keeping your application compatible with more than two or three
Django versions (by which I mean 1.8, 1.9, 1.10, etc.) before the
newest one you support is likely to be pretty painful. Now package
half a dozen Django applications and suddenly the library package
maintainers have a heck of a time keeping everything working. [1]

* And yes, sometimes an upstream can end up with out-of-date
dependencies that are going to take significant effort to resolve,
but there's something to be said for making it possible to shift the
upgrade effort to a time when it's convenient to do so, even though
there's obviously a trade-off with the possibility that you might end
up putting it off indefinitely. Not to mention that if they did
upgrade their dependencies, they might end up being incompatible with
the versions in Debian stable, and as it is that doesn't help our
users of packaged applications very much either. The lockstep
problem is really nasty.

* Packaging individual libraries that aren't especially useful on the
client side can be pretty boring work and is often not very socially
valued (the people trying to deal with JavaScript dependencies in
Debian have taken a lot of flak, for instance).

And yet ... it can be really nice to have some of these things packaged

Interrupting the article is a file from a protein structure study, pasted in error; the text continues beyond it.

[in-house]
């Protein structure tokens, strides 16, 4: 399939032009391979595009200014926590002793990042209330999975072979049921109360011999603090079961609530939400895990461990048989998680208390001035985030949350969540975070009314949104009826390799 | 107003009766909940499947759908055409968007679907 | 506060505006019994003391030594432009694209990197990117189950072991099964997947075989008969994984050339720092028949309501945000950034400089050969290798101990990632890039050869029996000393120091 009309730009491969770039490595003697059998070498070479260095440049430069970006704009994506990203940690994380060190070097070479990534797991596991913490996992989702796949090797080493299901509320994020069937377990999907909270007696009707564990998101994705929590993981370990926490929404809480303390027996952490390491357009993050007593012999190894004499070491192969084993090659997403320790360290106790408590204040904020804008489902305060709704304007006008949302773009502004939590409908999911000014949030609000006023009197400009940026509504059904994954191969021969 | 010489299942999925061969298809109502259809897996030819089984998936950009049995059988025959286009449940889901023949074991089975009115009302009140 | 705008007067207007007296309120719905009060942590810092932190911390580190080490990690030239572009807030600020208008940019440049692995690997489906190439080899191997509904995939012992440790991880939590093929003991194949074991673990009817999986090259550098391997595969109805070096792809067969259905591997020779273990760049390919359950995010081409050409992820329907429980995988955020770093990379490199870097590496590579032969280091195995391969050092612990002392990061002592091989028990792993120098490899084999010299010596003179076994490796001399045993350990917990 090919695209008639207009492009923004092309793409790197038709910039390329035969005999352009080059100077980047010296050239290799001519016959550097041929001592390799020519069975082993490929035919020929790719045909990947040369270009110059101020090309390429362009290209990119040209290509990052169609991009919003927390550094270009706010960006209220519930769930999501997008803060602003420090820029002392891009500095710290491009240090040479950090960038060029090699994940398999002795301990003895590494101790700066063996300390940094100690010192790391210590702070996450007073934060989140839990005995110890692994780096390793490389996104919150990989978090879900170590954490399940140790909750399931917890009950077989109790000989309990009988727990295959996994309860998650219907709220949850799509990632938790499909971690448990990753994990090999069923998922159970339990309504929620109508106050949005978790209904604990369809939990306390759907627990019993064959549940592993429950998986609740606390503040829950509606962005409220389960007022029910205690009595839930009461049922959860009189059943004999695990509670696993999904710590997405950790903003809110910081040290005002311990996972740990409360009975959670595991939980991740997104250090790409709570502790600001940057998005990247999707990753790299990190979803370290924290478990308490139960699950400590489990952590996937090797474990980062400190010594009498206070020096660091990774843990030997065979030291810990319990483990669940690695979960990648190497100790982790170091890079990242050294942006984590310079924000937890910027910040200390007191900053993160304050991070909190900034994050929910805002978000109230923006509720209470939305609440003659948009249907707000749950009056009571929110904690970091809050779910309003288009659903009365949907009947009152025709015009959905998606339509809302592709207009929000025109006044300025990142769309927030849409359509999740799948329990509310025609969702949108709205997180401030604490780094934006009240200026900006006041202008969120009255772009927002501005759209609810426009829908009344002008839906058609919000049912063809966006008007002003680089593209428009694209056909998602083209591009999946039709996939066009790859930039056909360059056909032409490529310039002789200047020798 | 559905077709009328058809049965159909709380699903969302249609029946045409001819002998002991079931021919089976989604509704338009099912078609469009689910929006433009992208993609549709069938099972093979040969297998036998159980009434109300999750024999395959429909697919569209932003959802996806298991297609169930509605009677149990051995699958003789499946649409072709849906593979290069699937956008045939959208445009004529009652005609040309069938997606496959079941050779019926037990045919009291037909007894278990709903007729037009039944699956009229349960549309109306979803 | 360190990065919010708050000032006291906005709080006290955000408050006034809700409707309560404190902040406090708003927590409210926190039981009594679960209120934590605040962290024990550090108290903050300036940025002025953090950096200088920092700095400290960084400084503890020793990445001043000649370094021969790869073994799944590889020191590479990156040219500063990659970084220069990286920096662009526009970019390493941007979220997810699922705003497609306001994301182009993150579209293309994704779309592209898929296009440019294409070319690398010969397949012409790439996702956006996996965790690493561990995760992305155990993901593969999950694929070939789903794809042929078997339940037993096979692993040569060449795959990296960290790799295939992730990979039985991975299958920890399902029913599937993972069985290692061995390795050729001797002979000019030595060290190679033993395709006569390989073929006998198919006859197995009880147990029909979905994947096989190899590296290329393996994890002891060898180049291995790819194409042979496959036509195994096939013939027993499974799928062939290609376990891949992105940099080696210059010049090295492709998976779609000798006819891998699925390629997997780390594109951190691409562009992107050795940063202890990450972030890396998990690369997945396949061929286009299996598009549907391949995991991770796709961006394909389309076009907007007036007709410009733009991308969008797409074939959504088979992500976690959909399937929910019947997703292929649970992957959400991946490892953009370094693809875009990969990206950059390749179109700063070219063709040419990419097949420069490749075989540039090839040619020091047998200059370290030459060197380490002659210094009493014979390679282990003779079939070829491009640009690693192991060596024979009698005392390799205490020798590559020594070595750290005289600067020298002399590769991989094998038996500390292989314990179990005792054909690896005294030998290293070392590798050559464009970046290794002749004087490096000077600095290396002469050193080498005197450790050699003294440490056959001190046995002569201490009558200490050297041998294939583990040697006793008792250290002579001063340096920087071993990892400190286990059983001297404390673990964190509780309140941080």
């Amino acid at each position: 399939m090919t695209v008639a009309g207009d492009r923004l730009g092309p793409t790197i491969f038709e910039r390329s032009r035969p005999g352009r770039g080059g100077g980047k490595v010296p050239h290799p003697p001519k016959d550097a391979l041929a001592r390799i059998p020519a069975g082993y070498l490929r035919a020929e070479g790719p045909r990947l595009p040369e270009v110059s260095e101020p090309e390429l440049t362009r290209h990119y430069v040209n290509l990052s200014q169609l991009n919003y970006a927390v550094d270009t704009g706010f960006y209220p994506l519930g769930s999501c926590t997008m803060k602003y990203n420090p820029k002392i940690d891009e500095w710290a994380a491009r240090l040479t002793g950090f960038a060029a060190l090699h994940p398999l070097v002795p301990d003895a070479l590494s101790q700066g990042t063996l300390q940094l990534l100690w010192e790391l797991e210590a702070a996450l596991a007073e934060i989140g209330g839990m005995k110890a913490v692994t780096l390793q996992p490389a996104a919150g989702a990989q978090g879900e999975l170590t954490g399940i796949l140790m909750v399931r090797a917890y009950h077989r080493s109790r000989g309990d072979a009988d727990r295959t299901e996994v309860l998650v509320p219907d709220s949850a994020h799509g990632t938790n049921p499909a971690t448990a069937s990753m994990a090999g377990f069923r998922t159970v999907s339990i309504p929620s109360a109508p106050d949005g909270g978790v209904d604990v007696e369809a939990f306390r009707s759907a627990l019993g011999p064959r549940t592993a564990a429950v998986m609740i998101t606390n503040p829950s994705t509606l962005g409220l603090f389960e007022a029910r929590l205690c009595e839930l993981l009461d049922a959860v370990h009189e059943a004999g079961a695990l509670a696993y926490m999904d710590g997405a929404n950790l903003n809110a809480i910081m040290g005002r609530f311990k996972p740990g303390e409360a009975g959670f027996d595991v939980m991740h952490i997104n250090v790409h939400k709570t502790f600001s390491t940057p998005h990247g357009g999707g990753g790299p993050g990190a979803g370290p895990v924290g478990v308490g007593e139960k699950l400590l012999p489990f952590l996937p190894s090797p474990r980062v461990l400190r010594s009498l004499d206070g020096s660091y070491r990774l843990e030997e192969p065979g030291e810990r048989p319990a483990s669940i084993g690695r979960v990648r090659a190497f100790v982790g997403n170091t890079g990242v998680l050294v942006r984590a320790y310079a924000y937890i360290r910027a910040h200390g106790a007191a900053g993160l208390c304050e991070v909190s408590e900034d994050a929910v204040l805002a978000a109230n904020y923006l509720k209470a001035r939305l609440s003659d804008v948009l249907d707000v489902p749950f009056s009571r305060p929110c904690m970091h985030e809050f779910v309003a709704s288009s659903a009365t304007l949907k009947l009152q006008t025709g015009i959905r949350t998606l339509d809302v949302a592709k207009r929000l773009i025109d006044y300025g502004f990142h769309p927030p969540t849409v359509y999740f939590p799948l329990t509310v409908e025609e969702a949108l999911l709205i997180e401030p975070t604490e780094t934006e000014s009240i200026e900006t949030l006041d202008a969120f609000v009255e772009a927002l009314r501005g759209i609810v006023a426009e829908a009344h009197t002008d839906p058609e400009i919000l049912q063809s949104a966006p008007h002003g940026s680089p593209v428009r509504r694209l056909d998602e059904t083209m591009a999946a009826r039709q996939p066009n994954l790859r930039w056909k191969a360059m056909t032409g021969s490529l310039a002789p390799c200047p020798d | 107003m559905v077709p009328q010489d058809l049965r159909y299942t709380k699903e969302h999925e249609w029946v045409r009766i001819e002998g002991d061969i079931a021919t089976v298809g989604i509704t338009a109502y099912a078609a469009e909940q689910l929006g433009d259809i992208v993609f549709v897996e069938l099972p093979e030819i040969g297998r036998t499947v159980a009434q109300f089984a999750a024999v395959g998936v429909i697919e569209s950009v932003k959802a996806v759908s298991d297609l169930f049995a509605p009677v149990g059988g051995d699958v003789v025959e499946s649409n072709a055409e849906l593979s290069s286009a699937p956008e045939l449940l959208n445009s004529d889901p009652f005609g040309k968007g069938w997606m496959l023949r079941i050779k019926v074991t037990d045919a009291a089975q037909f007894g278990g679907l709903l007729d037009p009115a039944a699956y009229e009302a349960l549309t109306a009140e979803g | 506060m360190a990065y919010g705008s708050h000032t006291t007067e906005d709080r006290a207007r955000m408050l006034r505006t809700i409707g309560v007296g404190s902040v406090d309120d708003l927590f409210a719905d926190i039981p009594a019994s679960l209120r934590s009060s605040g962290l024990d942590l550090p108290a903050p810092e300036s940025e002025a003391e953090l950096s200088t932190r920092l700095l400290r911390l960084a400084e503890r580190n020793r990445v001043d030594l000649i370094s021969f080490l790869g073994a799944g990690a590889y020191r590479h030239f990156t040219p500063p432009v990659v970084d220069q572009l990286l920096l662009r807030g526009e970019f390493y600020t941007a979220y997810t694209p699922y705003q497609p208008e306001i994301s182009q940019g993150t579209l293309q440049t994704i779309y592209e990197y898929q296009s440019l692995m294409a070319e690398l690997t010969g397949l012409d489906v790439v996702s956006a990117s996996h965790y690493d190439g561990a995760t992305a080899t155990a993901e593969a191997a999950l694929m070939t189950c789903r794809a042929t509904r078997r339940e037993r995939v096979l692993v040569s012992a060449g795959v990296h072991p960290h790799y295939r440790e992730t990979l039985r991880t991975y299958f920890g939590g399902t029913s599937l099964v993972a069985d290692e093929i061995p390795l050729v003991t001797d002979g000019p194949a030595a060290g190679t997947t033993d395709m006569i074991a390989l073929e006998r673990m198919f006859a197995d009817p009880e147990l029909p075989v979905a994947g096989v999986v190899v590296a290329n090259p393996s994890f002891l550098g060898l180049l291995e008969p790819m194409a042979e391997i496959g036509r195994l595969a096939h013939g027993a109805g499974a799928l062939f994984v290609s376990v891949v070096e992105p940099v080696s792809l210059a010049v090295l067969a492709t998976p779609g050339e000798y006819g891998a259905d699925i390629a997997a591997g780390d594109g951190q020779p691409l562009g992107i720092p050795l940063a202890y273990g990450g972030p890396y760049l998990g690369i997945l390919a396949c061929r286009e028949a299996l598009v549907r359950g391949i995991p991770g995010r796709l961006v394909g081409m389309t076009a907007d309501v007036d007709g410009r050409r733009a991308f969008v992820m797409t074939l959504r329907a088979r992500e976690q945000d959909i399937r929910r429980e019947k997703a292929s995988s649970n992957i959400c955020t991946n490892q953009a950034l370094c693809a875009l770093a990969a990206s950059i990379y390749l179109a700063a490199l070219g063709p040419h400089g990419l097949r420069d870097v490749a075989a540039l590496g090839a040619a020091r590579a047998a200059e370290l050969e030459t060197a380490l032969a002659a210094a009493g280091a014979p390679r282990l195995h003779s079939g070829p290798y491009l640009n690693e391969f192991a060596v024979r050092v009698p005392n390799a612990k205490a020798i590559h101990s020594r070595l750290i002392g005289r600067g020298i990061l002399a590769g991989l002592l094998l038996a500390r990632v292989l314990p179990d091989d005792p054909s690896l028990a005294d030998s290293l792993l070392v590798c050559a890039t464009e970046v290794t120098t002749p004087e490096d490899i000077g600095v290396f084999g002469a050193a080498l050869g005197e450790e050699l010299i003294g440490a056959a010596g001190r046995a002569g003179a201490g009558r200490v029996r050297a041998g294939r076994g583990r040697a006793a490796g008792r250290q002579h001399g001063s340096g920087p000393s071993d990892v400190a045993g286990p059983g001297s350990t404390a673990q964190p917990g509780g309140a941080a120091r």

in a common format. I know roughly nothing about PHP, and I don't want
to have to learn yet another packaging stack or another upstream's
favourite container technology, so it's great that Icinga Web 2 is
packaged so that I can just install it without having to learn that. I
want it to be as easy as possible for the security team and the people
who care about it to keep it up to date. For the case where something
depends on OpenSSL, it's mostly pretty obvious where the trade-offs lie.
For the case where something depends on 80 npm libraries and a security
update to the application might require updating 10 of those and maybe
breaking some other packaged application in the process, it's not so
clear that it even serves our developers let alone our users.

[1] Disclaimer: I only do in-house development at work of Django
applications that aren't packaged in Debian, and I'm not involved in
Django's Debian maintenance, so this is an outside view and I may
have some details wrong.

> You might still have to patch five versions of libvulnerable, but at
> least it's possible to find which five versions are in use, and get
> those fixed in a central place and then rebuild everything that's
> vulnerable, recursively. Not the most fun job in the world, but it's
> at least possible to automate somewhat.

So maybe what we need is to run with that a bit further? Debian has